by Gordy Slack
Pescadero Estuary, located an hour south of San Francisco, is a coastal habitat under intense pressure from several interest groups, some human, others wild. The 643 citizens of the nearby town of Pescadero need fresh water to drink. Local farmers need irrigation water to grow crops. The wild denizens of the wetlands, such as the California red-legged frog and the San Francisco garter snake, need the land for their habitat. And the estuary’s endangered fish species need specific seasonal water regimens and salinity levels to survive.
In recent years, competition for favored status in the management of Pescadero’s water has become increasingly cutthroat, just as it has throughout the state. A growing human population requires more water every year, leaving less for the state’s other species, 279 of which are now listed by the California Department of Fish and Game as threatened or endangered.
And it is not just wildlife that is suffering, says UC Berkeley engineering professor Mark Stacey. In a 2009 Congressional Report, the EPA reported that 64 percent of US lakes and reservoirs were not clean enough to support their designated uses. “But the legal and policy environments are trying to take the non-human need for water more seriously,” says Stacey, “and many policy statements now include phrases like ‘co-equal goals of human water use and ecosystem function.’”
That may be progress, Stacey says, but determining “co-equality” requires building an equation that currently has many key missing variables.
“We know how much water municipalities need,” Stacey says. “We know what the industrial demands are, we know the agricultural demand; we can put pretty precise numbers on each of those things. But we cannot do the same on the ecosystem side. We do not know how much water a steelhead needs to thrive.”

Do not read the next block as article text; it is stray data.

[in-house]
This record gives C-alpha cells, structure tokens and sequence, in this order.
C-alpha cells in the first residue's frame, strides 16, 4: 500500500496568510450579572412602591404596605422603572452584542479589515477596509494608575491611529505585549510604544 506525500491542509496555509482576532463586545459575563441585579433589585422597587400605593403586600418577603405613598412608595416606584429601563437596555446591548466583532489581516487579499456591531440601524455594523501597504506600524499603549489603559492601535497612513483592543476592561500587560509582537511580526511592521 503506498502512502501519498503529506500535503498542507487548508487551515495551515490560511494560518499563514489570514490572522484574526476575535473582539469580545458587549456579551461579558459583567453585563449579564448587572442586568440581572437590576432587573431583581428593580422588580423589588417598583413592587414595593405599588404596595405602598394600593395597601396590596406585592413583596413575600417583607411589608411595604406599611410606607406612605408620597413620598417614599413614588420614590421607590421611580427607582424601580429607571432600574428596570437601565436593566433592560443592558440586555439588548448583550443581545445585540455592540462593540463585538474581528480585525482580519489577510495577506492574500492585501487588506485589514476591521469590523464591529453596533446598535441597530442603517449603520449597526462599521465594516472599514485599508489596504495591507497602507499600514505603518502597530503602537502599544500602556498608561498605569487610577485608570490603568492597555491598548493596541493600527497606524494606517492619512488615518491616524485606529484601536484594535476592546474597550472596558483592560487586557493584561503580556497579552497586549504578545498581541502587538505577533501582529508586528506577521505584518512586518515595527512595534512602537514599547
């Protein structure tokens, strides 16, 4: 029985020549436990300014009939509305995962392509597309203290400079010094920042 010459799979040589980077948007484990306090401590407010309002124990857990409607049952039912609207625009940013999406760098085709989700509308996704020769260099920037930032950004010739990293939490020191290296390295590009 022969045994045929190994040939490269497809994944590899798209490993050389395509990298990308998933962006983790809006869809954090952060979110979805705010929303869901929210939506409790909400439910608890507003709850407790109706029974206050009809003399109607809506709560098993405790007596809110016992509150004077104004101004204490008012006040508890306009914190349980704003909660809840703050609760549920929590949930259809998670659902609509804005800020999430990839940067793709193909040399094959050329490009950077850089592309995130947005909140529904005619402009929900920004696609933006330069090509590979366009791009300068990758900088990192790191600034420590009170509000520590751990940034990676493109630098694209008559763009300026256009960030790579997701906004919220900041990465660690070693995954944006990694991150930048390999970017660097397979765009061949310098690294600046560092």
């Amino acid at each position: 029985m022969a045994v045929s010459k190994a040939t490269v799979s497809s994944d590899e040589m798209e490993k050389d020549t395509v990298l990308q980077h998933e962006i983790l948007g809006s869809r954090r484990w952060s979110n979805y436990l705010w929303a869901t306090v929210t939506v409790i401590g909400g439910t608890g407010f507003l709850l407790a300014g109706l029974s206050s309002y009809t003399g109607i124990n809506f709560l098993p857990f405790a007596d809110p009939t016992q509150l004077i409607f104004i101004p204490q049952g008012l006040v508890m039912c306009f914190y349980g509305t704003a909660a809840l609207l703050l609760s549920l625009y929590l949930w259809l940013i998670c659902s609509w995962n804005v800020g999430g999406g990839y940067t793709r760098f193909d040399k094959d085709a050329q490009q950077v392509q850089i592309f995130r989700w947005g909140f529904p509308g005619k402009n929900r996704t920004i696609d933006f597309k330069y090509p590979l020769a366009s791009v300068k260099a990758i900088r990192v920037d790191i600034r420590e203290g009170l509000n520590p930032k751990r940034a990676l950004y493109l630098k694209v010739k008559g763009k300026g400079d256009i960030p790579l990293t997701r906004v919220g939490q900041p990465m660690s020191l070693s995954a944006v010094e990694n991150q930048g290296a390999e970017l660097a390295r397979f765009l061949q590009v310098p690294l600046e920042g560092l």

Stacey and his collaborator Geoff Schladow, a UC Davis professor of civil and environmental engineering, are developing methods to shed light on those ecosystem needs. Specifically, they are experimenting with ways to quantify ecosystem requirements in two radically different but equally iconic aquatic California ecosystems: a mountain lake at the top end of the watershed, Lake Tahoe; and a coastal estuary at the bottom, Pescadero Estuary.
In Pescadero Estuary, Stacey and his colleagues will be implanting 40 to 50 anadromous steelhead trout with acoustic tags. The fish will be netted and the tags—capsule-shaped, a little over half-an-inch long, and just under a quarter-inch in diameter—will be surgically implanted into the body cavity of the fish, who will then be released back into the waters.
Each tag emits a unique set of ultra-high-frequency sounds that identifies the fish carrying it. The acoustic signals will be tracked by a dozen or so receivers that will be placed on poles or floated on buoys in strategic positions around the estuary.